Artist Mario Martinez engrosses with detailed sci-fi images

martinez
Nastia Voynovskaya/Staff

Tucked away in the folds of San Francisco’s Inner Richmond, there is a space station of sorts that will transport you into a science fiction world of the future. This past Friday, the recently fire-damaged Fecal Face Dot Gallery opened up a temporary new location for its shows. Inside, they are offering two new shows, one of which is the otherworldly “Everything Under the Sun” by Mario Martinez.

Martinez, also known as Mars-1, started out air-brushing T-shirts in Fresno at the age of 14. Eventually, he moved to San Francisco to attend the Academy of Art University. There, he continued his art work through the graffiti subculture of the city until his professional career came to life. Still a San Francisco resident, Martinez has been doing solo shows for nine years now, with a forward-looking style that is instantly identifiable.

Martinez’s paintings redefine space. With an explosion of color and form, they present an organized chaos that appears to revolve around an invisible nucleus. In his piece “Nature of Time,” extraterrestrial forms warped by transparent orbs of spacial distortion overlay interwoven patterns and painted textures. Smoothly rendered rainbows surround the formation of enhanced organic shapes in subdued, sunset tones. Filled with life, the image evokes perpetual movement.

“After Glow,” commanding an entire wall at over 12 feet wide and six feet tall, has a similar effect. Glowing on a black background, Martinez uses a diversity of  painting techniques to create a conglomeration of oozing matter and textured geometric shapes the complexity of which makes Dali’s “Persistence of Memory” look minimalist. With massive brush strokes sweeping the outer frame, the painting becomes increasingly detailed and three dimensional towards the center, with white outlines resembling robot contour drawings inconspicuously overlaying the entire piece. The grandeur of his large brush strokes together with his expert rendering of detail generate an intensity that evokes the awe of the sublime.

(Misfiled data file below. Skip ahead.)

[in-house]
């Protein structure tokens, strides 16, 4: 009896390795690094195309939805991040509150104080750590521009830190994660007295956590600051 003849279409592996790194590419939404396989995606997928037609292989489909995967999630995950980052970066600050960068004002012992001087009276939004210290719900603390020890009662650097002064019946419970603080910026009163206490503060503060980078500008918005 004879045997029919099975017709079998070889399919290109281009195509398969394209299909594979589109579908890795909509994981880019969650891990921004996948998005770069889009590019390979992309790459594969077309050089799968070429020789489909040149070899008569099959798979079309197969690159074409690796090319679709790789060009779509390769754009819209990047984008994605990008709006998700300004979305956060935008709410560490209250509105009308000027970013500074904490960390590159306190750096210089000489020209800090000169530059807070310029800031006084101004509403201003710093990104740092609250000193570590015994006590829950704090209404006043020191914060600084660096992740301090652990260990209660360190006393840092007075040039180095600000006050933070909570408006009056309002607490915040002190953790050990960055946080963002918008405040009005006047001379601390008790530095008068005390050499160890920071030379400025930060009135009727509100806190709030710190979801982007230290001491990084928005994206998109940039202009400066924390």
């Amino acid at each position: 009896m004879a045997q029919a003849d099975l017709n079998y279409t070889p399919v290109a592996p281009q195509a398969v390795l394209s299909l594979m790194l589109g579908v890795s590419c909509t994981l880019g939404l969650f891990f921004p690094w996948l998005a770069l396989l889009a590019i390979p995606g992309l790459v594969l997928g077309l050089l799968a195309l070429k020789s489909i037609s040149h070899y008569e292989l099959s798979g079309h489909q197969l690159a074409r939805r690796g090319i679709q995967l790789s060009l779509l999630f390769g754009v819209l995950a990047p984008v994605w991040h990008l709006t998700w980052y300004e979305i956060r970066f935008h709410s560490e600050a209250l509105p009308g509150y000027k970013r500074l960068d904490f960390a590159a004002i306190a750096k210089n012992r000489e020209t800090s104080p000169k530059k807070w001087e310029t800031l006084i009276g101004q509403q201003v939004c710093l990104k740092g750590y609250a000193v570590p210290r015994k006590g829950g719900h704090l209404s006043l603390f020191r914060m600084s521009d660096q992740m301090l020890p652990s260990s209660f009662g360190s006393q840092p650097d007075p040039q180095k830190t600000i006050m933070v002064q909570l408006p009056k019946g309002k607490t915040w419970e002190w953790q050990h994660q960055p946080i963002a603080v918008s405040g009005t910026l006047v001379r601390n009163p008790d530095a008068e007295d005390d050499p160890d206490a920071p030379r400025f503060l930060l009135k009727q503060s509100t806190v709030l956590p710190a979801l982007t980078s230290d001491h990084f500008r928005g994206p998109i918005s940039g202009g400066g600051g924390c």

Although comparatively simple, Martinez’s “Infinite Tapestry” maintains an equally uncanny ability to captivate. Painted on a round, black canvas with a six foot diameter, the only subjects in the painting are white dots. Through expert manipulation of size and shape, however, Martinez creates the allusion of movement, like boiling magma bubbling-up beneath the painting. Powerful in its effortlessness, “Infinite Tapestry,” along with the rest of Martinez’s paintings, is one that viewers will most likely find themselves lost in.

Even so, the paintings in “Everything under the Sun” are not the most engrossing pieces in the exhibit. The installation after which the show is named fulfills that characterization. Martinez goes beyond his impressive ability to create three dimensionality in his paintings, with actual three dimensional sculptures and figurines. “Everything Under the Sun” is an extensive assortment of small, multimedia sculptures that make up a Miyazaki-meets-“Star Wars” landscape from another planet. Orbs with geometric growths, heads encapsulated in spherical cages, towers of pyramids, tiny robots and alien organisms are a few of its features and inhabitants. Martinez’s incredible technical precision provides an intricacy that draws in the viewer, inviting them to form a narrative to weave the pieces together.

While maintaining interesting diversity, Martinez manages to also maintain a distinct point of view. Each piece works in dialogue with the others to tell a visual story. This cohesion is what gives his work the capacity to transport viewers to a comprehensive, tightly sealed universe of his own creation — a trip to Mars-1.